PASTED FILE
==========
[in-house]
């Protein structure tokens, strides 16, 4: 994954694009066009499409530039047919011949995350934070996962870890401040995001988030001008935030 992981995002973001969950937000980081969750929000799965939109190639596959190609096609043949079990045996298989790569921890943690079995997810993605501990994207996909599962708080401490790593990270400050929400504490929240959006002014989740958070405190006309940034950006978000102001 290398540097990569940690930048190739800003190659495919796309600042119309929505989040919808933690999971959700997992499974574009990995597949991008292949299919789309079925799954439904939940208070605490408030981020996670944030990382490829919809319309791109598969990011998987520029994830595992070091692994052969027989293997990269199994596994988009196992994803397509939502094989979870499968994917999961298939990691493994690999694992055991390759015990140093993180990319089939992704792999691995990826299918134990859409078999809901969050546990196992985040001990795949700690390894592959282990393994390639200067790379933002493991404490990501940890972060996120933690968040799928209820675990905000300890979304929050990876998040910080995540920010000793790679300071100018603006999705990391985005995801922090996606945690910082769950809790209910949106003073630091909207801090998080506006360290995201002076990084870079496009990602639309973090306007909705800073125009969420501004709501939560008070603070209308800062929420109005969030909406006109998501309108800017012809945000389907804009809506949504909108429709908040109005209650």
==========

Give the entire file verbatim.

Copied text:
[in-house]
């Protein structure tokens, strides 16, 4: 994954694009066009499409530039047919011949995350934070996962870890401040995001988030001008935030 992981995002973001969950937000980081969750929000799965939109190639596959190609096609043949079990045996298989790569921890943690079995997810993605501990994207996909599962708080401490790593990270400050929400504490929240959006002014989740958070405190006309940034950006978000102001 290398540097990569940690930048190739800003190659495919796309600042119309929505989040919808933690999971959700997992499974574009990995597949991008292949299919789309079925799954439904939940208070605490408030981020996670944030990382490829919809319309791109598969990011998987520029994830595992070091692994052969027989293997990269199994596994988009196992994803397509939502094989979870499968994917999961298939990691493994690999694992055991390759015990140093993180990319089939992704792999691995990826299918134990859409078999809901969050546990196992985040001990795949700690390894592959282990393994390639200067790379933002493991404490990501940890972060996120933690968040799928209820675990905000300890979304929050990876998040910080995540920010000793790679300071100018603006999705990391985005995801922090996606945690910082769950809790209910949106003073630091909207801090998080506006360290995201002076990084870079496009990602639309973090306007909705800073125009969420501004709501939560008070603070209308800062929420109005969030909406006109998501309108800017012809945000389907804009809506949504909108429709908040109005209650």